Welcome to the “2-Minute Money Manager,” a short video feature answering money questions submitted by readers and viewers.
Today’s question is about a service made famous by the “I’ve fallen, and I can’t get up!” commercials: Medical Alert plans.
Watch the following video, and you’ll pick up some valuable info. Or, if you prefer, scroll down to read the full transcript and find out what I said.
You also can learn how to send in a question of your own below.
For more information related to retirement living, check out “8 Surprising Things Nobody Tells You About Retirement” and “18 Moves That Will Help You Retire Early and in Style.” You can also go to the search at the top of this page, put in the word “retirement” and find plenty more information.
Got a question of your own to ask? Scroll down past the transcript.
Don’t want to watch? Here’s what I said in the video
Hello, and welcome to your “2-Minute Money Manager.” I’m your host, Stacy Johnson, and this answer is brought to you by MoneyTalksNews.com, serving up the best in personal finance news and advice since 1991.
Today’s question comes to us from Buck:
You may have already reviewed medical alert plans and noted some of the better values, but this topic could be ready for another review. Pricing is constantly changing, and new offers are frequent.
Well, Buck, I’ve actually never reviewed medical alert plans, but now’s as good a time as any to do it.
This topic takes me back. Years ago after my mom died, my dad considered using one of these things. Or, to be more accurate, my sister and I really wanted him to have something so we would know he was OK. As it turned out, we never got one because he ended up going into assisted living.
What is a medical alert plan?
If you’ve seen the old commercials with the woman saying, “I’ve fallen, and I can’t get up,” you know what a medical alert plan is about. You wear something around your neck. Then, if something happens, you press a button and talk to a dispatcher. They then send whatever assistance you need.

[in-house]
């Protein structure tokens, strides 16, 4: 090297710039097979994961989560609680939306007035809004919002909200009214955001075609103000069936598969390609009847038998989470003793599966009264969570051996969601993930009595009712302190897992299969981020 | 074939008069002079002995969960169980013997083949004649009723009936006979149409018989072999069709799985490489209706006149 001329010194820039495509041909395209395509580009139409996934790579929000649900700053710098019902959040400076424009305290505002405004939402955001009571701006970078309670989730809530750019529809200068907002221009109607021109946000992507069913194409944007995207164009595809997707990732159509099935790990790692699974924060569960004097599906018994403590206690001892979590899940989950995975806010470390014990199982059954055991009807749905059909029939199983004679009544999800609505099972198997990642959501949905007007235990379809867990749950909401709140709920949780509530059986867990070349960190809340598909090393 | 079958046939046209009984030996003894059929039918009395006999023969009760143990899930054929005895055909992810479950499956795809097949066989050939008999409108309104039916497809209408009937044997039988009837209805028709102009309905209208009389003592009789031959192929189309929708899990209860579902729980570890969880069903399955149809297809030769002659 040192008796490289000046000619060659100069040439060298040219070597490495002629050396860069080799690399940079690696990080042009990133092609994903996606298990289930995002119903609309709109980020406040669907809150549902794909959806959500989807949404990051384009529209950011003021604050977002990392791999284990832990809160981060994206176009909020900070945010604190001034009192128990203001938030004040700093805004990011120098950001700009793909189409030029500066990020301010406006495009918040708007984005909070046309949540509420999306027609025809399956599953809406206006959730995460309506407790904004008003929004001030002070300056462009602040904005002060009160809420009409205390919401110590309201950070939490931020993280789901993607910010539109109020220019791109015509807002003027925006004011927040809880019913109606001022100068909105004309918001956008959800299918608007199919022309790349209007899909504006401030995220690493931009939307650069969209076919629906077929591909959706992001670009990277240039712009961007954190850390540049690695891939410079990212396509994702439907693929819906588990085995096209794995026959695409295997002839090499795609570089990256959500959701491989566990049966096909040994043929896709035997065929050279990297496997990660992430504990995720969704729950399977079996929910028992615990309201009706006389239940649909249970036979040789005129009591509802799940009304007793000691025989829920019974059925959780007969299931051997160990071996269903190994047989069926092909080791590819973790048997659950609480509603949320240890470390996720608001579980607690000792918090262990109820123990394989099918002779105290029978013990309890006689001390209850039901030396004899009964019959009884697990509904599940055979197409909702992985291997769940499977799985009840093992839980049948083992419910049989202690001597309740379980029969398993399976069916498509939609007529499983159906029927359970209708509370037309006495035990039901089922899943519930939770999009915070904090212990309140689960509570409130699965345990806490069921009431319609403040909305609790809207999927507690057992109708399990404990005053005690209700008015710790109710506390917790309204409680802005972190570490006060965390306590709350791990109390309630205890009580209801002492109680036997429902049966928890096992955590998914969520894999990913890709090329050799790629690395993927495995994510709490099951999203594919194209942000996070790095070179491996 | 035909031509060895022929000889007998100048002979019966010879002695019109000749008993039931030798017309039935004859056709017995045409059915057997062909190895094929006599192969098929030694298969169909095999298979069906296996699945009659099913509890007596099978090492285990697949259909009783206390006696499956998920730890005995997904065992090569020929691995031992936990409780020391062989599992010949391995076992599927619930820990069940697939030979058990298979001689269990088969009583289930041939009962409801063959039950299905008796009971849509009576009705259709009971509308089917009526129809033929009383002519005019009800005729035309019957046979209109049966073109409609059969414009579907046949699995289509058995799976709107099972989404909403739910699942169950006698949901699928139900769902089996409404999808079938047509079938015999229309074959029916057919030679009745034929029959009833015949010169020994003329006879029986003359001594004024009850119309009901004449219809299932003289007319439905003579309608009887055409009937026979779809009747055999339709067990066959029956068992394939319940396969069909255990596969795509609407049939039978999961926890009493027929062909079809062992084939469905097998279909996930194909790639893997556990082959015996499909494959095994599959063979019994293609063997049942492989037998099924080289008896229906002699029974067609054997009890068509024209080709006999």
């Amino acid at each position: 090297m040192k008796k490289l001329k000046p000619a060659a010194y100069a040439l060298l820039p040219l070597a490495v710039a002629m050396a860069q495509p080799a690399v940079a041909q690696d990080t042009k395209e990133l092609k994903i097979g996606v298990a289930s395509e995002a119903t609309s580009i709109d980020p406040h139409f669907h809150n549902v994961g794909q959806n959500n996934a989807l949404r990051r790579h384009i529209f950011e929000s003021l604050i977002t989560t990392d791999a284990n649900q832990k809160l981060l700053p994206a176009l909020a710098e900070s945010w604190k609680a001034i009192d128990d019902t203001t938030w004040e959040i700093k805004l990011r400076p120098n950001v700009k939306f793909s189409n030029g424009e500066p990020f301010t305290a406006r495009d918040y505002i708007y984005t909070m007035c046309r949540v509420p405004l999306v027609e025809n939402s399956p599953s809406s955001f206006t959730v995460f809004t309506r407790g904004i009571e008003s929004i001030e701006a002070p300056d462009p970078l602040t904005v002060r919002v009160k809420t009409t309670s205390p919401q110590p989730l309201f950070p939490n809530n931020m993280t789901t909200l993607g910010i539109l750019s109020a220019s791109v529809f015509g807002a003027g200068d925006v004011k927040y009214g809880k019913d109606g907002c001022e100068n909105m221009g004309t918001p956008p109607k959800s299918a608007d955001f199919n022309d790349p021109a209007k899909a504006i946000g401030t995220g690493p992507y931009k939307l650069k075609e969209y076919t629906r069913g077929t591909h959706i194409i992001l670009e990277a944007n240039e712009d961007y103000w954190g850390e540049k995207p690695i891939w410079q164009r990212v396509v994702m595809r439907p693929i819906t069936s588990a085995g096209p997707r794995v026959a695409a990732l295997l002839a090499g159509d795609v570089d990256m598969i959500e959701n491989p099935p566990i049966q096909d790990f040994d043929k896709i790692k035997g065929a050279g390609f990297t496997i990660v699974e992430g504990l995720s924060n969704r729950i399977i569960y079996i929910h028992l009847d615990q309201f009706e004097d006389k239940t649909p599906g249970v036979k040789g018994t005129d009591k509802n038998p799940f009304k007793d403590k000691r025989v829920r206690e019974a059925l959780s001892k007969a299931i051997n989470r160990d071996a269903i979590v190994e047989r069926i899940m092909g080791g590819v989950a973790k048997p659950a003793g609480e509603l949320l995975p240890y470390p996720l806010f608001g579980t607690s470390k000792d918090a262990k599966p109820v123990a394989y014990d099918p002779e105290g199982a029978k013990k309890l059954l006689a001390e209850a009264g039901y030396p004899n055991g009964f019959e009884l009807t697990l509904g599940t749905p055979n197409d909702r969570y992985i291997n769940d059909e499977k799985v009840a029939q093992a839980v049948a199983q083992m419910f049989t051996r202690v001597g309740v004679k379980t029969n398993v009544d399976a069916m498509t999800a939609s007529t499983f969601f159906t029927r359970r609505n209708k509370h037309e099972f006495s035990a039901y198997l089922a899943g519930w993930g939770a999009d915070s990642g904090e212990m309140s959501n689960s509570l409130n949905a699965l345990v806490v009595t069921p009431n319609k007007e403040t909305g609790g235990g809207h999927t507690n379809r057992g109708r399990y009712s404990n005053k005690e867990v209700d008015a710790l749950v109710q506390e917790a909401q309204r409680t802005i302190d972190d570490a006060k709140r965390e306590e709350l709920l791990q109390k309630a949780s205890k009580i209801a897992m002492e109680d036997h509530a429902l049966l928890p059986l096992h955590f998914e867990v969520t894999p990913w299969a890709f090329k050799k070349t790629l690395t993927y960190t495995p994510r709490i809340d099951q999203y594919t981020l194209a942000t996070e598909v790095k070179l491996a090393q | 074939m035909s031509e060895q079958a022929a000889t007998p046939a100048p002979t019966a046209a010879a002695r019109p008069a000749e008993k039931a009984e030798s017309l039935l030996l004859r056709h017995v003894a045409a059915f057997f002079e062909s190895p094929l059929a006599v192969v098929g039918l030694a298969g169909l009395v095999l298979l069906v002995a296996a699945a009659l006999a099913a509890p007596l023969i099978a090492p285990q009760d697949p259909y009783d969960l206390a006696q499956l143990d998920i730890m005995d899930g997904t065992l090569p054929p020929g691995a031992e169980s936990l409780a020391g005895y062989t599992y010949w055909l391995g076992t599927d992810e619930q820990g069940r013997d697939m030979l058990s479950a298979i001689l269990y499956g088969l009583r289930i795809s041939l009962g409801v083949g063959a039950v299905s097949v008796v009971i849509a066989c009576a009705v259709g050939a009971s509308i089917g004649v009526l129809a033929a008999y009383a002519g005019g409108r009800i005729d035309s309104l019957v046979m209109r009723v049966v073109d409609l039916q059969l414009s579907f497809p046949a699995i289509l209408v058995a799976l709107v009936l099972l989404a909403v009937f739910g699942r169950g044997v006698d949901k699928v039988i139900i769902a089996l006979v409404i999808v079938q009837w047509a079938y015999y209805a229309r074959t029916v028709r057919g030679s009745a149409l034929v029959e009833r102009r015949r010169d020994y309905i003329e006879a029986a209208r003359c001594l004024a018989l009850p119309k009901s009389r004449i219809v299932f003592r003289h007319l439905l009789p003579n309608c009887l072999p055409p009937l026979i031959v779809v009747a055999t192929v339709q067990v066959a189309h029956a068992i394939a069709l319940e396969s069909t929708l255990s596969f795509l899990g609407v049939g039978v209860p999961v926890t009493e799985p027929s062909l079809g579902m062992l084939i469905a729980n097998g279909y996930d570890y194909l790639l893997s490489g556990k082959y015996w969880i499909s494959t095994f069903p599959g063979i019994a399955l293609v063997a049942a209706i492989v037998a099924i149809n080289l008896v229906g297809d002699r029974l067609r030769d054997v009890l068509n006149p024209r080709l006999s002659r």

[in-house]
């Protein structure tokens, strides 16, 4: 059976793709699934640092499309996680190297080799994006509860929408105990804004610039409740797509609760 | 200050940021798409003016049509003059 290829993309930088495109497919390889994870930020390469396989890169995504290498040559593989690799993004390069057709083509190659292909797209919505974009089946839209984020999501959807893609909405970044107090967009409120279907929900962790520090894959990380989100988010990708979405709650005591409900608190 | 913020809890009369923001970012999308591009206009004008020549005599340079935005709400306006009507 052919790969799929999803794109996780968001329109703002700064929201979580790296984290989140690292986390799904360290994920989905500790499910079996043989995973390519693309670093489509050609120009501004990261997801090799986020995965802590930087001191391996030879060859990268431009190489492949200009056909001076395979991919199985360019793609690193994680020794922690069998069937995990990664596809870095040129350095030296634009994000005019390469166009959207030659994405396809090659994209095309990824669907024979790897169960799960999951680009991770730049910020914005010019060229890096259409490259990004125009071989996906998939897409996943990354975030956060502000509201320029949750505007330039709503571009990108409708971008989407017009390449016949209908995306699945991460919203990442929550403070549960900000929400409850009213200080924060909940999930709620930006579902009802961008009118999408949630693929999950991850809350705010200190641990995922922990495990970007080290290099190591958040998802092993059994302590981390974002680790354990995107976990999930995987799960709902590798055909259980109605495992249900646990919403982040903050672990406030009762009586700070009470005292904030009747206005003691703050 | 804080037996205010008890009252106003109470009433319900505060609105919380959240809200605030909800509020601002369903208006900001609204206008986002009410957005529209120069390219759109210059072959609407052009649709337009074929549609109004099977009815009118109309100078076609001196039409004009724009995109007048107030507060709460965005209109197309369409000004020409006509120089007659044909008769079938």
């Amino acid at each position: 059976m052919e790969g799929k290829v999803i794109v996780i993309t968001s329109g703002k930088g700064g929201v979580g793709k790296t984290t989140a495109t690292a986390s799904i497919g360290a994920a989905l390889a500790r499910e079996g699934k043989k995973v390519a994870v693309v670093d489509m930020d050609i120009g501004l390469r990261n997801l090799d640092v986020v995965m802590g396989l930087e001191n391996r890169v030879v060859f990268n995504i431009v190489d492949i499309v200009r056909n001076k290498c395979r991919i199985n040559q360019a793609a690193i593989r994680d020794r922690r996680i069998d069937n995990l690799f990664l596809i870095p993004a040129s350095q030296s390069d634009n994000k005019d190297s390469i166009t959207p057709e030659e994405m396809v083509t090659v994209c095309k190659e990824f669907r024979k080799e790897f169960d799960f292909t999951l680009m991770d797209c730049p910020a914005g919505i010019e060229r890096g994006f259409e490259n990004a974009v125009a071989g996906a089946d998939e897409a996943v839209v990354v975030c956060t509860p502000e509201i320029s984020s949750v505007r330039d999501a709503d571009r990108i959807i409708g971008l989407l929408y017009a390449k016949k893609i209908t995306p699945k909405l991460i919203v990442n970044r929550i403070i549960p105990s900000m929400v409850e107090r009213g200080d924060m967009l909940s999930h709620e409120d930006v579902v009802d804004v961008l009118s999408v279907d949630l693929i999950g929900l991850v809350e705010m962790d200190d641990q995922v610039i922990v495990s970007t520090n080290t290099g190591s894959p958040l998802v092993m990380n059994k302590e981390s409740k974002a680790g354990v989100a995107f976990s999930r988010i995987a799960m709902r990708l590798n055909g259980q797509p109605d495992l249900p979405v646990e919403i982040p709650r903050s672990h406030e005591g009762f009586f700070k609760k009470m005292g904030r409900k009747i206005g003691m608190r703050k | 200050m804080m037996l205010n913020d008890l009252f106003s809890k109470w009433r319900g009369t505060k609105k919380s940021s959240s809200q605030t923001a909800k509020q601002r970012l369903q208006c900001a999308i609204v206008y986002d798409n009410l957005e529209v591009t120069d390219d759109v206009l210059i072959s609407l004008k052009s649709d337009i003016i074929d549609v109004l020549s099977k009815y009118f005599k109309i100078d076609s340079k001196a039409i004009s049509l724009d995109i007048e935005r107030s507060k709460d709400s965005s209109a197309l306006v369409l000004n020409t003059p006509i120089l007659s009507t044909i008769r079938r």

Different plans offer different options. For example, some can know when you’ve fallen without having to push a button or say anything. That way, if you’re unconscious, you can still get help.
Obviously, plans like these can be great comfort when you’re in the position I was, with an elderly parent living alone.
How much do they cost?
To research this story, I went to Consumer Reports for an objective comparison of numerous companies. There, I learned the base price of these plans is about $30 a month, but there are options that can quickly jack up the price.
Examples of options at extra cost include:
- They can call a friend or relative instead of calling a dispatcher. Maybe you would rather have your next-door neighbor alerted, which conceivably could avoid some hassle.
- They can have GPS tracking. Basic plans often cover you only at home. But with this option, your alert can follow you and know where you are.
And those are just two examples: Depending on the plan, there are other options and other costs.
Do your own comparison
As I said, Consumer Reports offers a great guide and plan comparison. The downside: Consumer Reports isn’t free. But I may have a workaround for you.
If you’re not a member of Consumer Reports, your library probably is. So, if you haven’t already, join your public library. It’s likely you can get to Consumer Reports that way and not pay anything. Call your library and see.
And if you’re worried about having to drive to the library, don’t. If your library offers the option, you’ll likely be able to access it right from the comfort of your own home.
So my advice to you, Buck, is to go to Consumer Reports, check out the various plans and compare them.
By the way, speaking of comparing plans: The company with the famous “I’ve fallen and can’t get up” commercials is called Life Alert. As is often the case with heavily advertised products, that plan was one of the more expensive.
Buck, I hope that helps answer your question. And I hope all of you will join me right here next time!
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The questions I’m likeliest to answer are those that will interest other readers. In other words, don’t ask for super-specific advice that applies only to you. And if I don’t get to your question, promise not to hate me. I do my best, but I get a lot more questions than I have time to answer.
I founded Money Talks News in 1991. I’m a CPA, and have also earned licenses in stocks, commodities, options principal, mutual funds, life insurance, securities supervisor and real estate.
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